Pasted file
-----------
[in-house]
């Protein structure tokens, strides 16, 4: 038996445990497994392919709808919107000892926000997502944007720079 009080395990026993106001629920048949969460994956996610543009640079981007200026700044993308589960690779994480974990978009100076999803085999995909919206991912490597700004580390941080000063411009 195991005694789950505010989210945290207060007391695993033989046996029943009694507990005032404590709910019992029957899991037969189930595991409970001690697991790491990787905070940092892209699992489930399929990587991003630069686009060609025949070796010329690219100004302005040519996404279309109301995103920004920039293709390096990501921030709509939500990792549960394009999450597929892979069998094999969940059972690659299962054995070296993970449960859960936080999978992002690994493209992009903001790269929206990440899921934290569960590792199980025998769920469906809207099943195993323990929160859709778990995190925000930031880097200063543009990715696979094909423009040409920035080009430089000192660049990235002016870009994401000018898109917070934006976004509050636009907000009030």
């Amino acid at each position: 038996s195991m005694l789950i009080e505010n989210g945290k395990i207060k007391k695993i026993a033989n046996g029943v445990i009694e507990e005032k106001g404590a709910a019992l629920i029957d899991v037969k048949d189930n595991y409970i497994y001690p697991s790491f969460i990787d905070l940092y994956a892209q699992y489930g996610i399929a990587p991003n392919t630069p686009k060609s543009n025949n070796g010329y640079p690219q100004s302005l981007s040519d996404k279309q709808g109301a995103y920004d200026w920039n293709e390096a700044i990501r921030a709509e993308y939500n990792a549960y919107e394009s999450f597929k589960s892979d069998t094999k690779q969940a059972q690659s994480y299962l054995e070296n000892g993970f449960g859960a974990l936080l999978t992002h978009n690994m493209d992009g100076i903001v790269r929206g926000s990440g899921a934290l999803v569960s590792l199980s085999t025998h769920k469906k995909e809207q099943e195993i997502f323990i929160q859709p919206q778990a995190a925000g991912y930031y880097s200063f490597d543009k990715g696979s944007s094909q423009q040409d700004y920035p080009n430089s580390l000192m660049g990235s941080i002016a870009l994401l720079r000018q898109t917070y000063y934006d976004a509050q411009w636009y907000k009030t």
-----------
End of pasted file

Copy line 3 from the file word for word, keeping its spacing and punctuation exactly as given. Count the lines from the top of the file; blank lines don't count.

């Amino acid at each position: 038996s195991m005694l789950i009080e505010n989210g945290k395990i207060k007391k695993i026993a033989n046996g029943v445990i009694e507990e005032k106001g404590a709910a019992l629920i029957d899991v037969k048949d189930n595991y409970i497994y001690p697991s790491f969460i990787d905070l940092y994956a892209q699992y489930g996610i399929a990587p991003n392919t630069p686009k060609s543009n025949n070796g010329y640079p690219q100004s302005l981007s040519d996404k279309q709808g109301a995103y920004d200026w920039n293709e390096a700044i990501r921030a709509e993308y939500n990792a549960y919107e394009s999450f597929k589960s892979d069998t094999k690779q969940a059972q690659s994480y299962l054995e070296n000892g993970f449960g859960a974990l936080l999978t992002h978009n690994m493209d992009g100076i903001v790269r929206g926000s990440g899921a934290l999803v569960s590792l199980s085999t025998h769920k469906k995909e809207q099943e195993i997502f323990i929160q859709p919206q778990a995190a925000g991912y930031y880097s200063f490597d543009k990715g696979s944007s094909q423009q040409d700004y920035p080009n430089s580390l000192m660049g990235s941080i002016a870009l994401l720079r000018q898109t917070y000063y934006d976004a509050q411009w636009y907000k009030t």